This film is currently available on demand, on iTunes and it will be screening as part of The Tribeca Film Festival in New York as well as various theaters in select cities. 


the swan queen

After months of anticipation (and avoiding reading it's reviews), I finally saw Darren Aronofsky's Black Swan. It is easily became my favourite film this year – if not, of all time. It was amazing. Natalie Portman was so perfectly cast for this and, to me, delivered the most captivating performance of her career. So many shots focused a great deal on her face and the psychological turmoil underneath. She was incredible. The film was dark, sexy, timeless and edgy, gorgeous colour palette and cinematography (by an incredibly talented friend, Matty Libatique). It was a kind of psychological thriller that reminded me of terrifying old black & white films like Whatever Happened to Baby Jane. There were enough surprises in the film to make even the most jaded viewer jump out of their seat (or gasp and look away, the way I did). It was also amazing to see all the dancers and performances. This film took my breath away. I'm dying to see it again... 



danny & annie

Danny & Annie from StoryCorps on Vimeo.

Watching this film took me from giggling to having tears streaming down my face in
the span of under six minutes. It's an amazing StoryCorps animated short story based
on interviews about people of all backgrounds to share and preserve their personal
stories. This one is about a Brooklyn couple – Danny & Annie and the story of their
love. I was so incredibly moved and by this. You must, MUST watch it. 

Thanks to the friend who shared this with me. 

i am love (lo sono l'amor) is visual poetry


I Am Love (Lo Sono L'Amor) easily finds itself on my top five films of all time. It is the most beautiful film I have seen since In The Mood For Love. The cinematography alone is one of the most stunning I have ever seen. It is visual poetry. Tilda Swinton's searing performance is not to be missed. Just before I saw the film, I read that the timeless and elegantly minimal wardrobe is comprised of Raf Simons for Jil Sander and Fendi. I loved the way Swinton's character Emma's transition is complemented by a change in her entire look, mirroring the contrast that unfolds in her life. All throughout the film, she is the epitome of elegance. The older version of me would love to be dressed the way Emma is dressed. The film's sweeping (but grand) simplicity is also translated in it's soundtrack. It was refreshing to see a mature woman in the lead role of a provocative love story. The food, set design/architecture and, not to mention, the sexy (and younger) leading man played by Alba Rorwacher, made for one incredibly sexy film. It inspires daydreams of forbidden love affairs with a backdrop of a luscious, sunlit Italian countryside – all without even a hint of cheeseI Am Love was also sensitively and intelligently written and edited. It is destined to be one of the classic films of all time. I rarely use this word, but it can really only be described as exquisite. GO SEE IT.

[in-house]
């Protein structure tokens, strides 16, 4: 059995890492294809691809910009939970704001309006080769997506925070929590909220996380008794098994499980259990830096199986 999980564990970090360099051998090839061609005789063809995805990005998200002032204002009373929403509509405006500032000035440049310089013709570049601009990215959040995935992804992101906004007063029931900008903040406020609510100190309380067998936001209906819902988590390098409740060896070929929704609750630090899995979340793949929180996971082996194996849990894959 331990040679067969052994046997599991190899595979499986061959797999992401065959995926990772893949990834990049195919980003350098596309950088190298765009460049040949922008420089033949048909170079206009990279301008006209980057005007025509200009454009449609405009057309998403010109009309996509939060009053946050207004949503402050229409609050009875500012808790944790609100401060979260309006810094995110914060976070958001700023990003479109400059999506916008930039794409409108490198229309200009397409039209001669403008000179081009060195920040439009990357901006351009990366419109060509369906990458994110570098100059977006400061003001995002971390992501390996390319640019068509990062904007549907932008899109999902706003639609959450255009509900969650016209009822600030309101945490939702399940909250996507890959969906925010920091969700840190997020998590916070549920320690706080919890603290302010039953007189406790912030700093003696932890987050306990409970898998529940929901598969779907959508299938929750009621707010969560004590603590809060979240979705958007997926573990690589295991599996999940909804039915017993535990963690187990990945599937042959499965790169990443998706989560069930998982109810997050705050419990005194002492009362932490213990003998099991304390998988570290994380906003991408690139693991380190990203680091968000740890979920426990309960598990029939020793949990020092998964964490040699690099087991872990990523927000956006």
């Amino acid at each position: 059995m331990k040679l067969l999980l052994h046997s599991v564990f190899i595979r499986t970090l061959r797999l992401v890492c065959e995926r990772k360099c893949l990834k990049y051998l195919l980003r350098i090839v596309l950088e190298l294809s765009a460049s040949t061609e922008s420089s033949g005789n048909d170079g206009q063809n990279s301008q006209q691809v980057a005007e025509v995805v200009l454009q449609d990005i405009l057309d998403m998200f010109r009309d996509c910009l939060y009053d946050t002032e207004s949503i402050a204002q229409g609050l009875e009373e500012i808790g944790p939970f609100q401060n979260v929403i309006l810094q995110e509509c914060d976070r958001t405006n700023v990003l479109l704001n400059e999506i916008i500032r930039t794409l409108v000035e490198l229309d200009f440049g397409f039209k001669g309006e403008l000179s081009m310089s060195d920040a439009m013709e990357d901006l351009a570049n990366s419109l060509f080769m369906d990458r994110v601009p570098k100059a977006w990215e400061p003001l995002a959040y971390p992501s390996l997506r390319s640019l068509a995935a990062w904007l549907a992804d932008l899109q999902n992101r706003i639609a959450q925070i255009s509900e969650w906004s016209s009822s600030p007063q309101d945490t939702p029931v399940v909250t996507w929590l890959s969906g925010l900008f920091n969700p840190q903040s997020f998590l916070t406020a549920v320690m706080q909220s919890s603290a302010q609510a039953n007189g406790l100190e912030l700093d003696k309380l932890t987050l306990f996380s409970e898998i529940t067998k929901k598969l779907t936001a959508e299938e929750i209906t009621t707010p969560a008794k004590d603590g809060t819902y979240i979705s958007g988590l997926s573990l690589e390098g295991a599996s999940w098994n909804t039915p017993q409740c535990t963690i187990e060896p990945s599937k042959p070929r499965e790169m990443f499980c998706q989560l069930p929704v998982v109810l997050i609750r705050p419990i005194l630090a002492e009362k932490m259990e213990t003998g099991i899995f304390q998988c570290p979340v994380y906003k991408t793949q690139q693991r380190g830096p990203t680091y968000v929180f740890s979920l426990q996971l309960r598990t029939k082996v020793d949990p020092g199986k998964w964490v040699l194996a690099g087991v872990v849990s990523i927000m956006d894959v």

Photo sources: 1-3, 4, 56

the kids are alright

Tonight my friend Jenna and I watched the advanced screening of this wonderful film: The Kids Are Alright. First of all, what a great cast. Combine that with a funny, smart and heartfelt script and what you get is seriously solid filmmaking. The acting was superb. The best I've seen in a long time. I immediately loved the characters. The actors took the writing – and the story – to a whole new level. It was about time a well-done story was told about a modern family. They succeeded in portraying a family with gay parents to feel about as ordinary as any other family – complete with all the typical concerns and everyday struggles that we can all relate to. Not only that, it was totally hilarious! You will laugh out loud, you will cry – and love every minute of it. And Mark Ruffalo: super sexy and adorable (where has he been hiding?!) Anyway, I can't say enough about this film. Just go see it!

If you're aching for an alternative to the big, loud summer blockbusters, this one is a sure bet. It will be in theaters July 9th, 2010.


inspired title sequences : sherlock holmes


If you haven't seen Guy Ritchie's Sherlock Holmes yet, you must. I saw it with my sister over the holidays. What a great film, deliciously clever and sexy. I cannot say enough. As a designer, I was so struck by the title sequences at the end of the film. They are absolutely gorgeous –also a must see. Watch it here.

Images from Prologue Films


so fantastic, mr. fox